Brax

By: Jayne Blue



“God damn you, Doug!” I said to no one as I jammed the car into reverse and pulled out of the bar parking lot. He’d left me no choice. I hadn’t lied to Brax about any of it. Doug had been in trouble plenty over the years, but this time was different. I’d seen the bruises and the fear in his eyes. Doug might be the world’s biggest fuck-up, but I couldn’t give up on him. Not yet. He was the only family I had left. But I hadn’t planned on responding like I did to Brax. It was like he’d flipped some switch inside of me. One touch and I was all quivering, primal need. I couldn’t afford to lose control like that again.

I made the ten-mile drive back to downtown Lincolnshire without even really knowing how I got there. After nine o’clock now, the shop was dark and quiet.

Ridley’s Olde Time Ice Cream & Soda Shop had been in my family for over eighty years. My great-something-times grandfather had started it with his brother. They’d made a go of the place and survived the Great Depression, WWII and everything in between. Ridley’s was a staple of Lincolnshire. We went in and out of fashion over the years, but never out of business.

I parked the car in the back and fumbled with my keychain, letting myself in the back way off the alley. I flipped the wall switch and the harsh fluorescent bulbs flared to life. I always liked the shop after hours like this when it was empty. The gleaming black-and-white-checkered floors, the art deco counters with polished metal trim. We even had three vintage jukeboxes lined along the wall and a dance floor that no one ever used. But it worked great for large groups and kids’ birthday parties.

People came for the atmosphere, but they also came for the homemade parlor ice cream. Ninety-seven flavors. I’d always asked my grandpa why we didn’t round it to an even hundred, and he’d say, “That’s the gimmick, kiddo!” Of course, we never had more than forty flavors ready to go at any given time. We didn’t have the cooler space or the ingredients. But some of my best memories as a kid were spent at Grandpa Ridley’s knee coming up with new flavors like Peanut Butter Hopscotch (my five-year-old brain meant butterscotch but the name stuck) and Double Cake Brownie.

These days, I was the only Ridley left to run the place. Well, me and Doug. Twenty years ago, my dad had gotten a sizeable offer from a corporate chain to sell. He’d said no because he knew it might be Doug’s only chance to have something of his own. When he told me that, I did exactly what you’d expect an indignant thirteen-year-old girl to do. I stomped my foot, put my hands on my hips, and told him I could run the business just as well or better than Doug. I think I also called him sexist.

My father had smiled, probably laughed a little, and told me something that stuck with me. “Nicole, Doug’s going to need it more than you will. You’re stronger than he is. Smarter. When the time comes, you’re going to get the hell out of Lincolnshire and never look back. They’re going to need you to run the country or Wall Street. I’m going to need Doug to run Ridley’s.”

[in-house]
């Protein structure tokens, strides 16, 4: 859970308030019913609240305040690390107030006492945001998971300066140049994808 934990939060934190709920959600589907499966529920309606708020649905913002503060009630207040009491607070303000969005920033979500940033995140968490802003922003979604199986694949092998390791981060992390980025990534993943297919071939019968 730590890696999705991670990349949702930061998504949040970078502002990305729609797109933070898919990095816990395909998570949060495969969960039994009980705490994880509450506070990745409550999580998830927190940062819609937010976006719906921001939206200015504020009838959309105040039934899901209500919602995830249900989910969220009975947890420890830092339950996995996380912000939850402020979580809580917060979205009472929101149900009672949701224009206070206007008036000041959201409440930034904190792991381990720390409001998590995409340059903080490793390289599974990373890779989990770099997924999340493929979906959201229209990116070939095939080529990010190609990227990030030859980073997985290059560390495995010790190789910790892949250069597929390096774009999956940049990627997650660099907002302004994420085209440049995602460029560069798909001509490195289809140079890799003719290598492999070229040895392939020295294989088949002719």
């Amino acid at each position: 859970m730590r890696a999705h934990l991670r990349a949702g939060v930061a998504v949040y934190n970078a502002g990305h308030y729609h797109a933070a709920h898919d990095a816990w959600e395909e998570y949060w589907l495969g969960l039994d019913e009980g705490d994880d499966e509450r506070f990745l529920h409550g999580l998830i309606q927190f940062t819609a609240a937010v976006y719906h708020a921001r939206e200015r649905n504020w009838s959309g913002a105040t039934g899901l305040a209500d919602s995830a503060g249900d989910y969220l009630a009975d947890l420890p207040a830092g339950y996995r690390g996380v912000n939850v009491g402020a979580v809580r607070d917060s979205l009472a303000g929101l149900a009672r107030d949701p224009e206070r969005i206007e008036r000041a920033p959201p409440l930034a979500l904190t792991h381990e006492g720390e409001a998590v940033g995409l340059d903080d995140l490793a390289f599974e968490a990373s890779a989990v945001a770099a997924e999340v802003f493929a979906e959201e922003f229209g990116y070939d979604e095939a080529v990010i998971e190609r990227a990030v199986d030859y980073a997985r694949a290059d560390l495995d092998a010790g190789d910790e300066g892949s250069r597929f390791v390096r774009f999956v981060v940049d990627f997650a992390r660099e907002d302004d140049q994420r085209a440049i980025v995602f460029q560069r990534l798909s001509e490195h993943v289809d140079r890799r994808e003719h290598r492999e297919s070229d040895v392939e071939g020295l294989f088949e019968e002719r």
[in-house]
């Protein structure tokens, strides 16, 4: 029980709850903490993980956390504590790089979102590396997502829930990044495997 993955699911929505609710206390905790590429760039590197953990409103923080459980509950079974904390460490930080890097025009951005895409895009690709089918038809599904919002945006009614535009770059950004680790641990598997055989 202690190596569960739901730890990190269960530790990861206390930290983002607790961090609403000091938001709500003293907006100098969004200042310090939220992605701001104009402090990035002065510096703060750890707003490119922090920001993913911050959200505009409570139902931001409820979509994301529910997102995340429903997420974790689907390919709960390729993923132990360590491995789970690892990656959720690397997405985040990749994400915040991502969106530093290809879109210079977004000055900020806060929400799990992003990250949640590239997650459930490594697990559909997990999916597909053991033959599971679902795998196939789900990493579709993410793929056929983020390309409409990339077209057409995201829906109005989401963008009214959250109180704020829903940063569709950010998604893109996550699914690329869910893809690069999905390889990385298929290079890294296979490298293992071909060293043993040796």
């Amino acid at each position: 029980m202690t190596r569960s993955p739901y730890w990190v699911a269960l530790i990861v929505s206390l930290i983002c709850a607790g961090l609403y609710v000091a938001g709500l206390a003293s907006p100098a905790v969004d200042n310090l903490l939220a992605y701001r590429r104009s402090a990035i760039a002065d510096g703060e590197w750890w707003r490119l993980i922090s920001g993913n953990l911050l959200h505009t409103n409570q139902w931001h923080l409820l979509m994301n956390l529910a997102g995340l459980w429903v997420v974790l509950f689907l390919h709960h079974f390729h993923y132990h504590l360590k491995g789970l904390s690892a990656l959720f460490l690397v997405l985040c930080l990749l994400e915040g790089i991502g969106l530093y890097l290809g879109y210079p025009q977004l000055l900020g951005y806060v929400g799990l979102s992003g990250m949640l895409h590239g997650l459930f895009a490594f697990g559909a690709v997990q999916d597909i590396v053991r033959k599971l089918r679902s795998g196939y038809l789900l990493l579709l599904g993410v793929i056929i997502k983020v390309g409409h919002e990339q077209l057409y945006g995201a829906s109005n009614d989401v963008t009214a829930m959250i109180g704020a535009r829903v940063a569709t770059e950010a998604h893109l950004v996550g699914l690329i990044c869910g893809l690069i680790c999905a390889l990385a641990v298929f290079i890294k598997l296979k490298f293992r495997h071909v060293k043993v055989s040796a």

He also threatened to ground me until Y2K if I ever repeated his speech to Doug.

Well, things never quite work out how you think they will. I felt a cold pit in my stomach as I ran my hand along the row of family pictures we kept on the back wall near the cash register. Great-something Grandpa Ridley and Great Uncle Joe with a shovel in their hands and beaming smiles as they broke ground on the place in 1937. My Grandma and Grandpa Ridley, standing behind the counter in aprons in the fifties. My one-year-old self perched on my father’s shoulders as Ronald Reagan made a campaign stop here for his reelection bid. My father invented Jelly Bean Sundae just for the occasion.

Of all the people in the pictures on the wall, I was the only one left. I choked back the anger, tears, and the love that always bubbled up when I looked at those pictures. Dad was right and horribly wrong. It turned out he needed me to run Ridley’s after all.

I slid onto one of the red leather stools at the counter and buried my face in my hands. “God dammit, Doug. And fuck you too, Daddy.”

But that was all the wallowing I could afford to do for one day. I turned the lights back off and headed up the stairs to the apartment I kept over the shop. I’d have a few hours of peace before I needed to go back downstairs and get everything ready for the morning shift. We served waffles and ice cream by seven a.m. That was part of Grandpa Ridley’s expansion back in the seventies.

I checked my phone for the dozenth time this evening but Doug hadn’t called. I wondered what I’d do if he did. Would it be relief or dread this time? It wasn’t just Doug’s number I looked for. I slid my finger across the screen and held my breath.

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